Fabrication of novel core-shell nanostructures for photonics applications
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Please cite this item using this persistent URLhttp://hdl.handle.net/11693/17063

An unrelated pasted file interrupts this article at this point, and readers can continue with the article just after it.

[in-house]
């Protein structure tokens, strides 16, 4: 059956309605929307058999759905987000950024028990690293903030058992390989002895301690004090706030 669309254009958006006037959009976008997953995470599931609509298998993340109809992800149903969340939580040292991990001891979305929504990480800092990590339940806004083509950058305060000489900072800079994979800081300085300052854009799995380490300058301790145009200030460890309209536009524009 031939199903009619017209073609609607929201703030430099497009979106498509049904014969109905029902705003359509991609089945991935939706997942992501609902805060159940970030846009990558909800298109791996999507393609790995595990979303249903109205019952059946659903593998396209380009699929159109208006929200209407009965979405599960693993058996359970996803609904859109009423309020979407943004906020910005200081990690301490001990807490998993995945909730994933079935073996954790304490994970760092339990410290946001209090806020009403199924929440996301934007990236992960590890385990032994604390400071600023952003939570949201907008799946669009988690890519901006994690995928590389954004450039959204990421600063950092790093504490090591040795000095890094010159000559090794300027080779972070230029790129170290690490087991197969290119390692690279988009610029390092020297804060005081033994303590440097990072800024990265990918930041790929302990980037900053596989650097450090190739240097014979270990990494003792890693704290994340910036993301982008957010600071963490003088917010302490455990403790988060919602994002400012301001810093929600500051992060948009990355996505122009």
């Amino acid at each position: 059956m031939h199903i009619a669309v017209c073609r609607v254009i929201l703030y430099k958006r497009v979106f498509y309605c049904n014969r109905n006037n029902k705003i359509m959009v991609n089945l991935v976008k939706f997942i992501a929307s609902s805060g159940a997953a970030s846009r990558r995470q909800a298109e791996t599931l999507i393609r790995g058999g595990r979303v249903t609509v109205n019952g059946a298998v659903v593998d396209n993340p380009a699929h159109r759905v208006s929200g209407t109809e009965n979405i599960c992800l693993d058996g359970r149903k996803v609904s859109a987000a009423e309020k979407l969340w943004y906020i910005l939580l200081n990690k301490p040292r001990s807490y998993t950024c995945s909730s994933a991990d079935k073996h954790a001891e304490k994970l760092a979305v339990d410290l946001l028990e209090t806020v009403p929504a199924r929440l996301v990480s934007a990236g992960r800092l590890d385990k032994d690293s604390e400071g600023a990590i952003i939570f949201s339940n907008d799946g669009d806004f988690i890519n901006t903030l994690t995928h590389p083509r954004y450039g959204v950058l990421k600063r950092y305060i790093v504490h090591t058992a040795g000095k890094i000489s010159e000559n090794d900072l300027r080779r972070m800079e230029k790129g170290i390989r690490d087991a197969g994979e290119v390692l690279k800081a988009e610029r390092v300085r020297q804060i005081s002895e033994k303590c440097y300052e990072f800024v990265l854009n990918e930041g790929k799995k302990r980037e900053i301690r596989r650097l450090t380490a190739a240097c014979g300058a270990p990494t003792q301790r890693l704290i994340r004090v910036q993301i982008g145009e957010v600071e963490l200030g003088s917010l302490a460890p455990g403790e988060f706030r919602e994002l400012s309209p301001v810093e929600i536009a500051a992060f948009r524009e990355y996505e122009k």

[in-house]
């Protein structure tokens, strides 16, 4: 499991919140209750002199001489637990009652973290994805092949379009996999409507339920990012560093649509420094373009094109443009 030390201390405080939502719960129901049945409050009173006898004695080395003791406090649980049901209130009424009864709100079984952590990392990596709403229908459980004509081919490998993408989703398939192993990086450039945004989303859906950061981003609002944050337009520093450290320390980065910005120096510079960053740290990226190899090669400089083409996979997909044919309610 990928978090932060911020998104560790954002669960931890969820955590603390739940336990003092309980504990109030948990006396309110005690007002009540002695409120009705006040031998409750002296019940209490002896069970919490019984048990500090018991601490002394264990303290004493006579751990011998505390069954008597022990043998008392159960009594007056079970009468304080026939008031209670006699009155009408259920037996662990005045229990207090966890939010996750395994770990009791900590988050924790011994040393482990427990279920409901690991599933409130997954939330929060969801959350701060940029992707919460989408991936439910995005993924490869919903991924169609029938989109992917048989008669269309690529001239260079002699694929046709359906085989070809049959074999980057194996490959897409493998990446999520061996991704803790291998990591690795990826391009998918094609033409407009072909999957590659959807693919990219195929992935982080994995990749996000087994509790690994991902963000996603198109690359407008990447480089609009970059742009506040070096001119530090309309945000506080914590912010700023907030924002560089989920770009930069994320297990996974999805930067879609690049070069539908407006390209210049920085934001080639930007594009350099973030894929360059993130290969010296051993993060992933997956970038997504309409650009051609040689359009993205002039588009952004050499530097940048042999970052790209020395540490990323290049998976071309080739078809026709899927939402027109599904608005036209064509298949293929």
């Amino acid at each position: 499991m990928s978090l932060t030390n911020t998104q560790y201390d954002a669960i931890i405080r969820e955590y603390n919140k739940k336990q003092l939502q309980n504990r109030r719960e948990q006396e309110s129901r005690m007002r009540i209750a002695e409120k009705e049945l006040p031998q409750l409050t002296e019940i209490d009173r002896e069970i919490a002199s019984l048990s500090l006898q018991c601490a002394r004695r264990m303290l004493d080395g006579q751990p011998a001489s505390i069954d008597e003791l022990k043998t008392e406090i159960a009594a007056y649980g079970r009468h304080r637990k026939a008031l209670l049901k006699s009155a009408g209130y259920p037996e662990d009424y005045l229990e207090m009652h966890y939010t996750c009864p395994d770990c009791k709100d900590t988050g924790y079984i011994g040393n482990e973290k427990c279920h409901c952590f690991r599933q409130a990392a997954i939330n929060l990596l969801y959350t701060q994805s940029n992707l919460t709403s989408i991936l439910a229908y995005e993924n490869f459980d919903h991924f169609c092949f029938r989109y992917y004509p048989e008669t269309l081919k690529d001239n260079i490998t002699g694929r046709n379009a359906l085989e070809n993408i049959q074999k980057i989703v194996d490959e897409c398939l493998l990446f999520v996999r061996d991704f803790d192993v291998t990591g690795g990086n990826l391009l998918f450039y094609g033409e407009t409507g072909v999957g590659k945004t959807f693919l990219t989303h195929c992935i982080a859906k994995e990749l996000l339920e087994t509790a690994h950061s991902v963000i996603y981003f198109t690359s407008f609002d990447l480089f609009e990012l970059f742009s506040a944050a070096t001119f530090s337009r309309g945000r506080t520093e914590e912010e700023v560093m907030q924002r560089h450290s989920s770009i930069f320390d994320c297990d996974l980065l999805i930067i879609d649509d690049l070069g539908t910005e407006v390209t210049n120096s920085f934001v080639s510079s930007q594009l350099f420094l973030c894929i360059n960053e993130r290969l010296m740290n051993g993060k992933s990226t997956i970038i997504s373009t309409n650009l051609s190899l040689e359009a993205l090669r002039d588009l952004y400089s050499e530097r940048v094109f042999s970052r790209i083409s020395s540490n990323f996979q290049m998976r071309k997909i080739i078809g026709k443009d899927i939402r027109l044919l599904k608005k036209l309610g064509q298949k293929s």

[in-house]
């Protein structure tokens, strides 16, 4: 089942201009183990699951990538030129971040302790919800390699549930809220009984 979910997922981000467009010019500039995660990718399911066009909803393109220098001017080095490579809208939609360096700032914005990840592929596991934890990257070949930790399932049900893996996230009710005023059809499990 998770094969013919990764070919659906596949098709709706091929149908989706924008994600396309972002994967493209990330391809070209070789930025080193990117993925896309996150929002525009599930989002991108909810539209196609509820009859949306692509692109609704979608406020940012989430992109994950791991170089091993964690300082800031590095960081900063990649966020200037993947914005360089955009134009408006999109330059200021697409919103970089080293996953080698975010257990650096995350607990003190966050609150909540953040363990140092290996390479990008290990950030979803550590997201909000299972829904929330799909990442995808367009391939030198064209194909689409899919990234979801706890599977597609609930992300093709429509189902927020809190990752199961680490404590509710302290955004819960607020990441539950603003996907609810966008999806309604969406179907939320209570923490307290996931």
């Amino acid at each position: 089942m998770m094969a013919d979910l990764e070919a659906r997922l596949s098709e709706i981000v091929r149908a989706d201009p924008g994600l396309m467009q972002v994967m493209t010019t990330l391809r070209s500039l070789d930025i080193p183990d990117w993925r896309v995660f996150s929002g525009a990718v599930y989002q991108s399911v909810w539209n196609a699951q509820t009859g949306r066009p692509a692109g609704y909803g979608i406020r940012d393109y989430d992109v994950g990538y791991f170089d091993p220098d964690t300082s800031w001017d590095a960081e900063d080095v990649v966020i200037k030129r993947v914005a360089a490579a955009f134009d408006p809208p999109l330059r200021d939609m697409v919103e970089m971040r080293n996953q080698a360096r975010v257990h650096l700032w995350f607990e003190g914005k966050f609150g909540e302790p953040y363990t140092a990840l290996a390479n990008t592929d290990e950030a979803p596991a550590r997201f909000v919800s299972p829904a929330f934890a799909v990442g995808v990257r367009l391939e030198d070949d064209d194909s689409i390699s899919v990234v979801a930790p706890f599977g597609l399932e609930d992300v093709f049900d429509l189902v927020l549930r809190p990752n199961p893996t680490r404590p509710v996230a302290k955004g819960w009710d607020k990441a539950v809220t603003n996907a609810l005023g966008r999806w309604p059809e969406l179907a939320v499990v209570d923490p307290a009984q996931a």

Developments in nanoscale fabrication and characterization techniques have led to fundamental changes in the scientific understanding of many fields, and novel nanostructures have been utilized to investigate the conceptual underpinnings behind a diverse array of natural phenomena. However, nanofabrication methods are frequently hindered by issues such as misalignment, small batch sizes, high production costs and constraints in material choice or nanostructure diversity, which decrease their potential utility and prevent their widespread application in nanoscale optics and photonics. In this work, a new top-down nanofabrication method is described, which is called Iterative Size Reduction (ISR), where step-by-step reduction is utilized to decrease structure dimensions from macro- to nanosizes and produce indefinitely long one-dimensional core-shell nanostructures with properties highly suitable for use in optical applications. Plateau-Rayleigh instabilities are then utilized to thermally degrade ISR-produced nanowire arrays into complex core-shell schemes, which are produced successively in a hitherto-undescribed transitory region between core-shell nanowires and core-shell nanospheres. A diverse array of optical phenomena have been observed on fabricated novel core-shell nano-platforms, which are utilized in the design of novel nanostructures for emerging photonics applications. Briefly, (a) the resonant Mie scattering behavior is characterized on glass-polymer nanostructures and these nanostructures are designed for large-area structural coloration, (b) a novel non-resonant Mie scattering regime responsible for the scattering characteristics exhibited by all-polymer core-shell nanowires is described, (c) a nanoscale analogue to the thin film interference phenomenon is demonstrated that occurs on the core-shell boundary of ISR-produced micro- and nanostructures, (d) an unusual photonic crystal structure observed in the neck feathers of mallard drakes is investigated and imitated, (e) a series of all-polymer core-shell nanowires to function as novel light-trapping platforms and sensors are engineered and (f) the generation of supercontinuum light in well-ordered arrays of As2Se3 nanowires is reported.